Dr. Shengli Zhou (Electrical & Computer Engineering) was elected a Fellow of the IEEE (the Institute of Electrical and Electronics Engineers) in recognition of his “contributions to wireless and underwater acoustic communications.” Dr. Zhou is co-director, with Dr. Jun-Hong Cui, of the Underwater Sensor Network (UWSN) Lab at UConn and an expert in underwater acoustic communications and networking, multi-user and multi-carrier communications, space-time coding, adaptive modulation, and cross-layer designs for wireless systems.
Dr. Zhou’s focus lies on underwater communications and, in particular, acoustic signaling. Effective and reliable underwater communications are important for a myriad of applications, from environmental health sensing, weather sensing and commercial fisheries to energy and defense.
Dr. Zhou explains that because radio does not work well underwater, acoustic signaling is the primary method for data communication. Underwater acoustic channels are viewed as among the most difficult channels in today’s communication systems, and high data-rate communication methods such as orthogonal frequency division multiplexing (OFDM) – which have made wireless Internet a reality – have been regarded as infeasible in challenging underwater acoustic channels. Dr. Zhou and his research group have solved this long-standing problem and demonstrated, for the first time that OFDM is in fact feasible within aquatic environments through the application of novel signal processing methods that overcome the non-uniform Doppler effects characteristic of water environments. This breakthrough has produced a wave of investigations of OFDM technologies in different underwater scenarios and helped to propel Dr. Zhou’s research.
In 2007, Dr. Zhou was one of just 67 Presidential Early Career Award for Scientists and Engineers (PECASE) award recipients, and that year he also received a prestigious Office of Naval Research Young Investigator Program (ONR YIP) award. The PECASE Awards are the nation’s highest honor for professionals at the outset of their scientific research careers, and Dr. Zhou is the only UConn faculty member to receive the PECASE honor.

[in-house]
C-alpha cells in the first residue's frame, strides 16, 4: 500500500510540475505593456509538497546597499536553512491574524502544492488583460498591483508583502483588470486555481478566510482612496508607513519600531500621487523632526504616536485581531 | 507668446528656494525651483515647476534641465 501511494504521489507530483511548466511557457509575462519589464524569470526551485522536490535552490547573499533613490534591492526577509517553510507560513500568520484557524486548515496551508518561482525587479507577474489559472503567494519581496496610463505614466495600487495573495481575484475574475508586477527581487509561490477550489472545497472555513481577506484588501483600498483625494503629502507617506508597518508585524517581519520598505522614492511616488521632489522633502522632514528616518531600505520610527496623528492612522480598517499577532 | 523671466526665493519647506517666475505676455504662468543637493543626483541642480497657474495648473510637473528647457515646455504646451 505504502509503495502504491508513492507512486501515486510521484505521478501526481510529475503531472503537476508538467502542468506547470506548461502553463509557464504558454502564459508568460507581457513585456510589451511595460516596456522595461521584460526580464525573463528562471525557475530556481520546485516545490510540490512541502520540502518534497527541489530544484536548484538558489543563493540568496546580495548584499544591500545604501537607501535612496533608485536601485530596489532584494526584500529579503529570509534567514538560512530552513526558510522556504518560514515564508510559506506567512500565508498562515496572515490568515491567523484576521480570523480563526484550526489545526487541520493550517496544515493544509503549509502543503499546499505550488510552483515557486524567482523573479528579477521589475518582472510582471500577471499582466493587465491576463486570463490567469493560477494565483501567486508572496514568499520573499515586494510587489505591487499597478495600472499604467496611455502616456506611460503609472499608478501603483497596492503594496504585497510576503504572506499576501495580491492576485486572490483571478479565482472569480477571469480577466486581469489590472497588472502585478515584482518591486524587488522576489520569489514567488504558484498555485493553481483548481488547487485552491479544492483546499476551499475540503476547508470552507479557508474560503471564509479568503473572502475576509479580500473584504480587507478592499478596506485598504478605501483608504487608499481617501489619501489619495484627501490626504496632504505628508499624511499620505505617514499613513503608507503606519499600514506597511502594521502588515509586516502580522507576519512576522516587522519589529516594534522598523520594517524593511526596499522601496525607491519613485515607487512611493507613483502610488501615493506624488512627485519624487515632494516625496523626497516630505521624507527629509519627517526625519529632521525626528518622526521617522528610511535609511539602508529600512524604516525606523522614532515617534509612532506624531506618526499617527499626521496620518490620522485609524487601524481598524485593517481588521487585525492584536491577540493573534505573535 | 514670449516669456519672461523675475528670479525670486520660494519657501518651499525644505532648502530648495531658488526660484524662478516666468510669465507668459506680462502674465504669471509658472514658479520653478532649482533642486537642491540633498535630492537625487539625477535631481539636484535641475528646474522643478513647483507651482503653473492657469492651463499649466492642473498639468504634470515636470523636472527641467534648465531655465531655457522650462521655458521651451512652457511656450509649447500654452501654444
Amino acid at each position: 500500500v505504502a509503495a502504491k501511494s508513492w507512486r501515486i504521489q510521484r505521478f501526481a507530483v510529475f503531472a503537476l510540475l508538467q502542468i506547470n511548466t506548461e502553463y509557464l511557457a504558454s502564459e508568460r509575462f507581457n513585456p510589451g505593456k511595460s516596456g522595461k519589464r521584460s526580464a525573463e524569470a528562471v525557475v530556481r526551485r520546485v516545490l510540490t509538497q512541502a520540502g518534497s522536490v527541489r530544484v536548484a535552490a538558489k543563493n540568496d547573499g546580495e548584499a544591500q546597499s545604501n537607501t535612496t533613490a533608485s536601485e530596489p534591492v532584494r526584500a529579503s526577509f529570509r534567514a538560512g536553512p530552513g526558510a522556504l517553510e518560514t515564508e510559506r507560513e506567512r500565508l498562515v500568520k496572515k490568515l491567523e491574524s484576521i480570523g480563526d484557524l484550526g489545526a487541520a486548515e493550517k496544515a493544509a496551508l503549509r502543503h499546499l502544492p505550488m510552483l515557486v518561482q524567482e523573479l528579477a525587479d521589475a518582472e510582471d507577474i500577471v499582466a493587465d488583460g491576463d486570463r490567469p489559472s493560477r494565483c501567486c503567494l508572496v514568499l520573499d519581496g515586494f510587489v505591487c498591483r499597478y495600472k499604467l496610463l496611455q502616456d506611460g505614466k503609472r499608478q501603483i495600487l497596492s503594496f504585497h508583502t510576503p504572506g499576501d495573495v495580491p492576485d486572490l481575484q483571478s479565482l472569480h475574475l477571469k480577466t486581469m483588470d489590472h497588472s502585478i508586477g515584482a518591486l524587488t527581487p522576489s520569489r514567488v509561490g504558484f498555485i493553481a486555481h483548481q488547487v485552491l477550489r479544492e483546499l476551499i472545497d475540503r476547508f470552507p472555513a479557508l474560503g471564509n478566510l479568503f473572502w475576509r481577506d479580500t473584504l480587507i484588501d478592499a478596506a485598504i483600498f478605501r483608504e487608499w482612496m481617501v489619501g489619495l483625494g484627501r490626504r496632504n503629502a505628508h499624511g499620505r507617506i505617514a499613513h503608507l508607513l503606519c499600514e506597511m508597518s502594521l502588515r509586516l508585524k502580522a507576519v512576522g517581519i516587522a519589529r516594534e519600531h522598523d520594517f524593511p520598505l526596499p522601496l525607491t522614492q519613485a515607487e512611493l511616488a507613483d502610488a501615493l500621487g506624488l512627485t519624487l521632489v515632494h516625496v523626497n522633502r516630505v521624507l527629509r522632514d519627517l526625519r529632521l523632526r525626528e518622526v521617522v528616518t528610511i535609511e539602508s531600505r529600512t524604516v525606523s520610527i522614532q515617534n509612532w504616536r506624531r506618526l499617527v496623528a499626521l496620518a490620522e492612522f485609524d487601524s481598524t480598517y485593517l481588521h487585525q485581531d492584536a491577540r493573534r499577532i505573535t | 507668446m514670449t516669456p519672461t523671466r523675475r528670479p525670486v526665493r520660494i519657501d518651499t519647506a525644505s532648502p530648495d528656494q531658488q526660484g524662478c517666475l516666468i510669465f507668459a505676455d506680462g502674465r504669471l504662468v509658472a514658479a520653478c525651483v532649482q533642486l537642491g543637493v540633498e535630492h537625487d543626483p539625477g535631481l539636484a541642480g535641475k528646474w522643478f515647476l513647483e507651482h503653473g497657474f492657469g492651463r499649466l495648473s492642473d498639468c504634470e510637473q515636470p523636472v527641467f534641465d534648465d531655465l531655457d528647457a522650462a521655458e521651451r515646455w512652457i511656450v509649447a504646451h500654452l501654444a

According to the IEEE, the distinction of Fellow is reserved for select members whose extraordinary accomplishments in any of the IEEE fields of interest are deemed fitting of this prestigious grade elevation. The organization has approximately 400,000 members in 160 countries and is a leading authority on a wide variety of areas ranging from aerospace systems, computers and telecommunications to biomedical engineering, electric power and consumer electronics.
The organization states that it publishes 30 percent of the world’s literature in the electrical and electronics engineering and computer science fields, has developed more than 900 active industry standards, and sponsors or co-sponsors nearly 400 international technical conferences each year.
Strange things happen at small scales, one of which was observed and explained by the team of Electrical & Computer Engineering associate professors, Drs. Ali Gokirmak and HelenaSilva, post-doc and alumnus Dr. Gokhan Bakan (Ph.D. ’12), and alumnus and former Nanoelectronics Laboratory member Niaz Khan (M.S. ’11) in, “High-temperature Thermoelectric Transport at Small Scales: Thermal Generation, Transport and Recombination of Minority Carriers,” in Scientific Reports, the open access journal of Nature (published online September 23, 2013). The manuscript, which Dr. Gokirmak notes is the culmination of seven years’ research, explains why a current carrying uniform micro-wire melts on one-end but not the other.